Idea Man finds a portrait of a true innovator, however, when Nebel, Oz, and other peers tell how Henson accepted an offer to do a season of children’s television. But the interviewees add some context and explain how Henson’s real love was animation. Howard injects the film with frames of Henson’s experimental images. Henson’s animation evokes the work of Norman McLaren with its jazzy improvisational style. Animated rhythms would imagine the sound in Henson’s free-flowing, if uncommercial work. (It’s too bad he didn’t have the NFB to offer a creative outlet!) The lure for Sesame Street, the interviewees share, was an agreement that Henson could create experimental animation. Howard cuts in the unique songs with which Henson honed his artistic chops while teaching kids how to count.

Told with a mix of straightforward interviews and sequences shot in a strange cubist environment tiled with TV screens—an odd set that seems lifted from a bad 1990s’ sci-fi film—Idea Man has an awkwardness to the delivery that one usually doesn’t find in a Howard film. However, the archival material frequently outweighs the relatively peculiar framing that introduces clips of Kermit, Miss Piggy, and company. These looks back at the Muppets warm the heart and evoke hearty laughs over gags that are decades old.

Moreover, the film finds an engaging discussion by looking at Henson’s journey with the Muppets. It considers the relationship between artistic integrity and commercial success as interviewees tell how Henson struggled with experimental side-projects to feed his creative impulses. At the same time, his efforts to go bigger with the Muppets, like bringing them to prime time, didn’t please prospective broadcasters. Staying true to his vision, the film shows, let him make the Muppets successful on his own terms. Clips from the heyday of the Muppets offer a who’s who of A-listers—Roger Moore, Rita Moreno, and Raquel Welch—singing with Kermit and flirting with Miss Piggy.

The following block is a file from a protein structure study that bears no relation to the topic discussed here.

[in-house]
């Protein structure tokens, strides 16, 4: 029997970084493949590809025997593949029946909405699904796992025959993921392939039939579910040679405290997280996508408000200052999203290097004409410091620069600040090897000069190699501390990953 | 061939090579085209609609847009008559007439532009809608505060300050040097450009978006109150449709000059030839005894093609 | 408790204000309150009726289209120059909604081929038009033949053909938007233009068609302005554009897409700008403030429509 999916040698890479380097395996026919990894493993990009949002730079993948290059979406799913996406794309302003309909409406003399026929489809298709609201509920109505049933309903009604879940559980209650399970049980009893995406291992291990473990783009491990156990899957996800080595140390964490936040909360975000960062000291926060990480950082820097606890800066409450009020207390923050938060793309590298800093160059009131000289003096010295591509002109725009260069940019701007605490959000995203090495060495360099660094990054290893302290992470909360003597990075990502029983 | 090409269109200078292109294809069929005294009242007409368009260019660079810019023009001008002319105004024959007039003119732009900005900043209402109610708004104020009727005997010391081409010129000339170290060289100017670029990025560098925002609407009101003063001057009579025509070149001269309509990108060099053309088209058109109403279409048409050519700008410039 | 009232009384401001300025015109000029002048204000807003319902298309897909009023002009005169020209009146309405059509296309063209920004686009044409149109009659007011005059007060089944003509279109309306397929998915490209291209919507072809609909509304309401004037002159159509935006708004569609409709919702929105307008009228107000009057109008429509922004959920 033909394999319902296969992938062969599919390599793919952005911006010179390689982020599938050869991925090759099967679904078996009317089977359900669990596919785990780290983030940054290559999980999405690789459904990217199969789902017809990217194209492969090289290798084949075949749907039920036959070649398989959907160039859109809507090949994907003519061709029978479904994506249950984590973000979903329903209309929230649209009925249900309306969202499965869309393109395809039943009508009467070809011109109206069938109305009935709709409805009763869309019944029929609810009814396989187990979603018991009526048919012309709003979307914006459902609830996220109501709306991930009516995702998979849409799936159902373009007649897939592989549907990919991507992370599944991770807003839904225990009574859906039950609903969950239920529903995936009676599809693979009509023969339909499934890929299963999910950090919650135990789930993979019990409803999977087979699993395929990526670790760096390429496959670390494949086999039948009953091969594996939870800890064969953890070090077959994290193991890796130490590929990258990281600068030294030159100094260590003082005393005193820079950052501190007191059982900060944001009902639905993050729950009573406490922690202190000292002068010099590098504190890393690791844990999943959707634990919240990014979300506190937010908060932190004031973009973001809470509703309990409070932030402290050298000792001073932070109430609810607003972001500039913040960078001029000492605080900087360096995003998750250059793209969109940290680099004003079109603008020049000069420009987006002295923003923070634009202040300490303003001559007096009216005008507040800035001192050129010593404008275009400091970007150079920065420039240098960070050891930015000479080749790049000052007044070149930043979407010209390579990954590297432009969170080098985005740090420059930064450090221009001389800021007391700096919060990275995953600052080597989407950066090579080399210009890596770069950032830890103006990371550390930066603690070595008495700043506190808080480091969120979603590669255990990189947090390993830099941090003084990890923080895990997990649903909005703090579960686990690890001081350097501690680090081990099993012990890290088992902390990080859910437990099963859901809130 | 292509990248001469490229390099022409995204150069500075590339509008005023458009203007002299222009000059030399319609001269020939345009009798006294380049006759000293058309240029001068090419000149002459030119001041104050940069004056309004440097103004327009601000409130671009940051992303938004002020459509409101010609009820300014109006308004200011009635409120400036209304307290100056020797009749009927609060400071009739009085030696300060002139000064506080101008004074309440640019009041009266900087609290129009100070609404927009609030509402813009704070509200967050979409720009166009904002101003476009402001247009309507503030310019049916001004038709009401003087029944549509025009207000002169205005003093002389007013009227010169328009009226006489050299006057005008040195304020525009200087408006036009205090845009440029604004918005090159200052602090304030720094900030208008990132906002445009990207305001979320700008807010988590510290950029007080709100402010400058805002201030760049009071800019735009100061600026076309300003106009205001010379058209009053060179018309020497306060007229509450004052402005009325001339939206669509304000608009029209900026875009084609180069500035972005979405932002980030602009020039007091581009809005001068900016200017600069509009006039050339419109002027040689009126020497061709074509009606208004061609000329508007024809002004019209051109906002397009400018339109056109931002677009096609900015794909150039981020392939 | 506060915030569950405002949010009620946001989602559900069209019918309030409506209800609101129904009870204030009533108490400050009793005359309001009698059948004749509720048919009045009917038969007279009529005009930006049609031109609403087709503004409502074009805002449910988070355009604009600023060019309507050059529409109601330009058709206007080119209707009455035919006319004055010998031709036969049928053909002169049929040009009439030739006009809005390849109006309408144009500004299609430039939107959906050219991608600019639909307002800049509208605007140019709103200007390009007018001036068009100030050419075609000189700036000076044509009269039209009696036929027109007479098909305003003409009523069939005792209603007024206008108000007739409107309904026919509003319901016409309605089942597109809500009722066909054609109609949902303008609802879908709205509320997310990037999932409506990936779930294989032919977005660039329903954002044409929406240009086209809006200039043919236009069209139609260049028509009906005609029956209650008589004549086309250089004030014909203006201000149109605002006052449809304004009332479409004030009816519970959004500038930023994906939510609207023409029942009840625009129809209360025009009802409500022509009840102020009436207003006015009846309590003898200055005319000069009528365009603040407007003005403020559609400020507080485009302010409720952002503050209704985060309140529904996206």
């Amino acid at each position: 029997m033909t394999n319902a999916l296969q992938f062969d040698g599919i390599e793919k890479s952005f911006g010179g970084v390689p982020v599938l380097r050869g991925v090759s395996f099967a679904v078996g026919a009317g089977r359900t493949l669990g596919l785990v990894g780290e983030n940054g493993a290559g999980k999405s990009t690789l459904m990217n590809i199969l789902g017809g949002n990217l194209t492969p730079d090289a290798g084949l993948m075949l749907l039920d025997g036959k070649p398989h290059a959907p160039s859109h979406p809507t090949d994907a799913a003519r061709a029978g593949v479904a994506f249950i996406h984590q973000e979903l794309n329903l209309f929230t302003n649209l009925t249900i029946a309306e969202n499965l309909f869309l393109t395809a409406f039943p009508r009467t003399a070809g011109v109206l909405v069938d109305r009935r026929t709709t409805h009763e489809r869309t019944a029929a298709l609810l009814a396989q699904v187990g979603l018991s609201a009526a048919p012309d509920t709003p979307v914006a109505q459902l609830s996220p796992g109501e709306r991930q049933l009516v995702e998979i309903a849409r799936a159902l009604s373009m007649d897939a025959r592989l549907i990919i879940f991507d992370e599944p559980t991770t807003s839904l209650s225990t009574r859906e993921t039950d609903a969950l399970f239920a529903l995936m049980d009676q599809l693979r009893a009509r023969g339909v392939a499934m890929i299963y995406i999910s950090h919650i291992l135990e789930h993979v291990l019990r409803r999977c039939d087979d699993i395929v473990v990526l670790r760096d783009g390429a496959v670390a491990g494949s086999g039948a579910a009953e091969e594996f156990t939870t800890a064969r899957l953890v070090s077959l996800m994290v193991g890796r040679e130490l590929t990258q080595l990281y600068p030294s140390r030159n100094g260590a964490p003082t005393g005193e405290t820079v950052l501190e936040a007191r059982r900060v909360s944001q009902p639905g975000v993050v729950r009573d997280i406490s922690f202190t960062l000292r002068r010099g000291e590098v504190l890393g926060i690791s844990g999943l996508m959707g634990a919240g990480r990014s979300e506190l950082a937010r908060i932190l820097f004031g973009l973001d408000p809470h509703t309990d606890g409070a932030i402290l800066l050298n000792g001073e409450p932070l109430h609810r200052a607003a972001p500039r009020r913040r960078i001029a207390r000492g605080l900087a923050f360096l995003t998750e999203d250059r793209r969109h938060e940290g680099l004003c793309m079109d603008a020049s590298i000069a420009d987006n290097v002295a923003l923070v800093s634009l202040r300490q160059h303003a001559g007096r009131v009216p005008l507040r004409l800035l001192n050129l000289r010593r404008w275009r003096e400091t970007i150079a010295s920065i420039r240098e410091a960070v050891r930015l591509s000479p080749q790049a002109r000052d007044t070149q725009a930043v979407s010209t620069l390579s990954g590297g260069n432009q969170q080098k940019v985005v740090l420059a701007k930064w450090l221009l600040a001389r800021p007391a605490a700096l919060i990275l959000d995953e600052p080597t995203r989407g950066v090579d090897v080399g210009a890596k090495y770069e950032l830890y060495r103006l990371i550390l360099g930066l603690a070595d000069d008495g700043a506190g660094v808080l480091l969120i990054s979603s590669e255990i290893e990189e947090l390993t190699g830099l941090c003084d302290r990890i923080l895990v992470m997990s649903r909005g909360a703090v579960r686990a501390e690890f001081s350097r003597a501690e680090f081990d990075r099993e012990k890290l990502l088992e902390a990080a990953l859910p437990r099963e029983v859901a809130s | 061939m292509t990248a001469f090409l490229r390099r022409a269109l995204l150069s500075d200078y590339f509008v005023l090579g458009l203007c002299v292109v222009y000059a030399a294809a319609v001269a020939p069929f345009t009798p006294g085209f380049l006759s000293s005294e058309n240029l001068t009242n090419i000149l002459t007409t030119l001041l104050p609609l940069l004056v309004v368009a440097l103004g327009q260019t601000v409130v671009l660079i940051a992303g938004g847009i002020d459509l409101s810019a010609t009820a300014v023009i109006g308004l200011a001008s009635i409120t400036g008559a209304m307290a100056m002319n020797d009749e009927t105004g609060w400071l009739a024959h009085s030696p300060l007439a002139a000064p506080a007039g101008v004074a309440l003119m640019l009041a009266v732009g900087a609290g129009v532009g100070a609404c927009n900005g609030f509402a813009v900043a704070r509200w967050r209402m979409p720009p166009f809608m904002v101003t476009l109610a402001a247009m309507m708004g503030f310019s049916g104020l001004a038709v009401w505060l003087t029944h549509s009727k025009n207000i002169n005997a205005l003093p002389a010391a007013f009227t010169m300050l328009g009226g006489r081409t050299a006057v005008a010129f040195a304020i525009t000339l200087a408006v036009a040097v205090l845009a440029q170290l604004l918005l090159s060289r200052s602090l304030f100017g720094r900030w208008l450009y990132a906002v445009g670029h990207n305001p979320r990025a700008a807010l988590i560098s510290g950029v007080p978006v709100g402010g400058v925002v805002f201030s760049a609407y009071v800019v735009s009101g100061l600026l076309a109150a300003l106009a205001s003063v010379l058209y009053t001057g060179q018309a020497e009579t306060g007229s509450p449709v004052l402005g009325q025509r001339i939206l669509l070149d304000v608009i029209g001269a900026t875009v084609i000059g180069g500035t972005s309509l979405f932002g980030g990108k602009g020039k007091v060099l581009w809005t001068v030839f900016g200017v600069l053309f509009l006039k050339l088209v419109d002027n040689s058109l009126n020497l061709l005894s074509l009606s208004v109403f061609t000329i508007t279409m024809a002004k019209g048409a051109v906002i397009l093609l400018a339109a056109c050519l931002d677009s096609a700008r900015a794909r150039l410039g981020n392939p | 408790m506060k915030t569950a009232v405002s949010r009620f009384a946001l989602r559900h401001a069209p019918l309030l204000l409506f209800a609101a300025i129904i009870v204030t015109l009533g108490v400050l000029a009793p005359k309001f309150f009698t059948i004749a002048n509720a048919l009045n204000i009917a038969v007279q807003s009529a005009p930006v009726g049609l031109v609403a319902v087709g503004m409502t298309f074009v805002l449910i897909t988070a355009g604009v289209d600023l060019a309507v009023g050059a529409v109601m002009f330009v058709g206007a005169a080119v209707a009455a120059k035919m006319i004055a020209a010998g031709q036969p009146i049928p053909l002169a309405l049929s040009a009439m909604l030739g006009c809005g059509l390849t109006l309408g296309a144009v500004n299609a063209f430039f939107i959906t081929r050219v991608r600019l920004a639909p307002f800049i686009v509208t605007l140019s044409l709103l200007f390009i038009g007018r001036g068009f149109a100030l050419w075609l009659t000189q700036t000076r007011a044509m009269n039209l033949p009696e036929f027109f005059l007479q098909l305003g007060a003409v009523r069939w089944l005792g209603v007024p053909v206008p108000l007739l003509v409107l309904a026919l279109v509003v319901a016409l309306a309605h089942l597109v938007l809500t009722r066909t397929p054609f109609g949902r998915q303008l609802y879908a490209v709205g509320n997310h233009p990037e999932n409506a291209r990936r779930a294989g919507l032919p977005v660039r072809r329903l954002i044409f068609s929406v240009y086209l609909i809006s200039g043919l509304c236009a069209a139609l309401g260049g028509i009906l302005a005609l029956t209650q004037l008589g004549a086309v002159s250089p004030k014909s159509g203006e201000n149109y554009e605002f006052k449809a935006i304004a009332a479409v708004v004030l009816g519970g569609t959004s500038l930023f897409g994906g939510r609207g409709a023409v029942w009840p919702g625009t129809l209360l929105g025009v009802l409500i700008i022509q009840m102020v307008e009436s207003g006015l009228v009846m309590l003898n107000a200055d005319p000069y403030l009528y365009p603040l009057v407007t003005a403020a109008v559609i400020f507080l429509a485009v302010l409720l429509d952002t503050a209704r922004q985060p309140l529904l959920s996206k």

Howard also elevates the story by digging into the final act of Henson’s career before its premature end. Idea Man sees an innovator using his success with the puppets to advance puppetry as a serious art form. The documentary portrays Henson’s films The Dark Crystal (1982) and Labyrinth (1985) as movies ahead of their time. The cult films enjoy reappraisal and Idea Man should help situate them as ambitious works of an auteur.

The film finds a poignant endnote as Howard returns to Henson’s dual roles as idea man and family man. Throughout the commentary, his kids express obvious pride over their father’s accomplishments. But they can’t and don’t hide the fact that he was a workaholic. Stories tell of Henson flying back and forth between London and New York to juggle his responsibilities with exhaustion overtaking whatever little free time he had. By the film’s end, it’s clear that Henson’s prioritization of work over his family and health took its toll.

The lesson of Henson’s story is therefore bittersweet. He united families while never quite getting to enjoy his own. This final lesson of Henson’s story proves especially poignant.

Jim Henson: Idea Man streams on Disney+ beginning May 31.

Pat Mullen is the publisher of POV Magazine. He holds a Master’s in Film Studies from Carleton University where his research focused on adaptation and Canadian cinema. Pat has also contributed to outlets including The Canadian Encyclopedia, Paste, That Shelf, Sharp, Xtra, and Complex. He is the vice president of the Toronto Film Critics Association and an international voter for the Golden Globe Awards.